A pluot has a sweet taste that is similar to that of a plum. The pluots that are dark pinkish-red are sweeter, and the pluots that are lighter and more yellowish-red taste like golden plums. The skin isn’t bitter like a plum’s; in this way, it’s more like an apricot. The texture of apricot also comes through, and most pluots have thicker, rounder flesh than a plain plum. If you can find a green pluot, try it. It’s not unripe, but the flavor is more tropical. When you cross a plum and an apricot, you get a fruit that tastes and feels like a plum but is sweeter and less acidic. You can eat pluots fresh or bake them into tarts, crisps, and cobblers. They come in various colors: spotted, striped, yellow, green, crimson, and plum.
Keep pluots that aren’t ready in a paper bag on the counter. If your fruit is already ripe, leave it in the fruit basket out of the sun for a few days or put it in the fridge for up to a week. Since they go bad quickly, it’s best to eat fresh fruit immediately. The fruit can also be frozen. Cut them up and put them on a baking sheet with a rim and wax paper. Once frozen, please ut them in a bag with a zipper and keep them in the freezer for up to 6 months.
How to Eat Pluots?
Pluots taste great on their own, and they can be used instead of plums, apricots, or even cherries in pies, cakes, and jam. They taste great as a cooked chutney or sweet sauce served with pork, chicken, or fish. This delicious fruit is in season from spring to fall, when they are at their juiciest. Choose fresh pluots the same way you’d choose a plum. Look for fruits with smooth, unblemished skin that are bright and juicy. The flesh should give a little when pressed (overly firm pluots will not ripen well at home).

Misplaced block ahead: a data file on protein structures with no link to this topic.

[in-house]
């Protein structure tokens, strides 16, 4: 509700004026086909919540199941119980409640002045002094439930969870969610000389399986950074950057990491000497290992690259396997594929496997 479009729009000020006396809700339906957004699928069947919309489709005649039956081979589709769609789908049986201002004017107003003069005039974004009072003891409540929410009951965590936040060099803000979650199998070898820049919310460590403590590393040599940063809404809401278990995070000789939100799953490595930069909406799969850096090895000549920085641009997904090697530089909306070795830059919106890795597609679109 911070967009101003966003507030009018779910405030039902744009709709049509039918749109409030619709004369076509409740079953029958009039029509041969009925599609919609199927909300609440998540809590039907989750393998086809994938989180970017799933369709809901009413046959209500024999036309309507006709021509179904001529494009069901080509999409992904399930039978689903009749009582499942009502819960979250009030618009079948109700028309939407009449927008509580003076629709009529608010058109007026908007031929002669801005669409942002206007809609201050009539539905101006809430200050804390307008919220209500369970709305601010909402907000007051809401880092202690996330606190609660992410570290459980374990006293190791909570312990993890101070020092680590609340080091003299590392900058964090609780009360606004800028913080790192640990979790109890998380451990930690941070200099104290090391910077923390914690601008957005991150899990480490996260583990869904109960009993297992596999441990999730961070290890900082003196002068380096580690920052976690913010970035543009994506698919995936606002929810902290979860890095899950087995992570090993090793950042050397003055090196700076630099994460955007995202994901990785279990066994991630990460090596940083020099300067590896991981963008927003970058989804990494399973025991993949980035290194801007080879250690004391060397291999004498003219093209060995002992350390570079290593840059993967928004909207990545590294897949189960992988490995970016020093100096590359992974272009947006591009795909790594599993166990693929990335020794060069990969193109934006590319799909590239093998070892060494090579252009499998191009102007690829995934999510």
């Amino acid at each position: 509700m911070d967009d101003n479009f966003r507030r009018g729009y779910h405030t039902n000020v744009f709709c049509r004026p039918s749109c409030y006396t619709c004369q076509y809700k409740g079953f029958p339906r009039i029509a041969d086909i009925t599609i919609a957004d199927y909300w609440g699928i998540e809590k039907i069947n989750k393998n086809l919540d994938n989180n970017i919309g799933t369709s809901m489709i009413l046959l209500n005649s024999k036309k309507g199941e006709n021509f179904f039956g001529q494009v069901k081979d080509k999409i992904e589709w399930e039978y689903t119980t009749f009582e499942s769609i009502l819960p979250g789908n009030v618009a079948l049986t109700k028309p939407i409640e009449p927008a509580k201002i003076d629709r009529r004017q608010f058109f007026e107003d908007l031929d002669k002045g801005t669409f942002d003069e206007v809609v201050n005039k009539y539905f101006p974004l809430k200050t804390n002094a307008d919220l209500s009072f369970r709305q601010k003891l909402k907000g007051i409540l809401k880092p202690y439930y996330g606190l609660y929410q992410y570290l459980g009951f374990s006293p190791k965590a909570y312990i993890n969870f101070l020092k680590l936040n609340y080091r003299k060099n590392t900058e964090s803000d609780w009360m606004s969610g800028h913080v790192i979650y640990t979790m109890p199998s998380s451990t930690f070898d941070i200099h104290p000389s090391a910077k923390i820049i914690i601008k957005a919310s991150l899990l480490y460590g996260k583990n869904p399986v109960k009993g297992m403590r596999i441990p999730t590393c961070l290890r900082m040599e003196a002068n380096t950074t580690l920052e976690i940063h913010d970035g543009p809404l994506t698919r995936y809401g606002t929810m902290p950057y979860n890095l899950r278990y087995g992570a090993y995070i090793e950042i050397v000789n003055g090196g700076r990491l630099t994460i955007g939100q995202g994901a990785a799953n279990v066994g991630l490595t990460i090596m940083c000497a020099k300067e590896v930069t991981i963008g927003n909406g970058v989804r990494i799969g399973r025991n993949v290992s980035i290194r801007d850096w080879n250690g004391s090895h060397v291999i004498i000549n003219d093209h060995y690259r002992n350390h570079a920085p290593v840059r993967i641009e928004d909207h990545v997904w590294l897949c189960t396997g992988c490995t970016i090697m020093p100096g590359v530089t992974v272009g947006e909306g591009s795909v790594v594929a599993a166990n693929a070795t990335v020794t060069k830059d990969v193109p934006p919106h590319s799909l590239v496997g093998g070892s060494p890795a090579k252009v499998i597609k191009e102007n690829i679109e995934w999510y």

Because of all of these things, the pluots are also a great fruit to use in cooking, especially in jams, chutneys, sauces, and baked goods. You can slice the pluot thinly and use it to decorate a buttery cake or stew it down to make a rich coating for the ribs you’re grilling. Treat the pluot the same way you would a plum or other stone fruit when making jelly or other foods that can be stored. It’s easy to use, just like a plum, peach, or apricot.
When pluots are ready to eat, the fruit gives when pressed and has a strong scent. People should treat them with care like they would a plum. The sweetness of the pluot makes it a great addition to many dishes, like a cold summer fruit salad. You can also put them in ice cream or yogurt or use them to make a sauce for pancakes. People often cut them up and add them to cereal to make it sweeter. Plums that have been blended work well in smoothies and alcoholic drinks
Best Pluot Recipes
Sweet Pluot Recipes:
- Pluot Jam
- Pluot Tart
- Pluot Salsa
- Pluot and Blueberry Crisp
- BBroiledPluots with Brown Sugar
- Broiled Pluots with Zabaglione
- Pluot-Amaretti Trifle
- Spiced Crostata with Pluots
Savory Pluot Recipes:
- Pluots and Pork
- Savory Pluot Flatbread
- Pluot Summer Salad Recipe
- Crispy Pork Belly With Pluot Chimichurri
What are the Health Benefits of Pluots?
Aid in Digestion
Like many other fruits and vegetables, pluots are a great source of fiber. Fiber makes our stools bigger and helps us digest our food better. It can help us digest food faster, control how often we go to the bathroom, and keep our digestive system healthy. Fiber also helps with constipation, bloating, diarrhea, cramping, and more serious conditions like Crohn’s disease and gastric ulcers. Lastly, fiber can help lower the risk of heart disease because it keeps cholesterol from building up on the walls of arteries and blood vessels.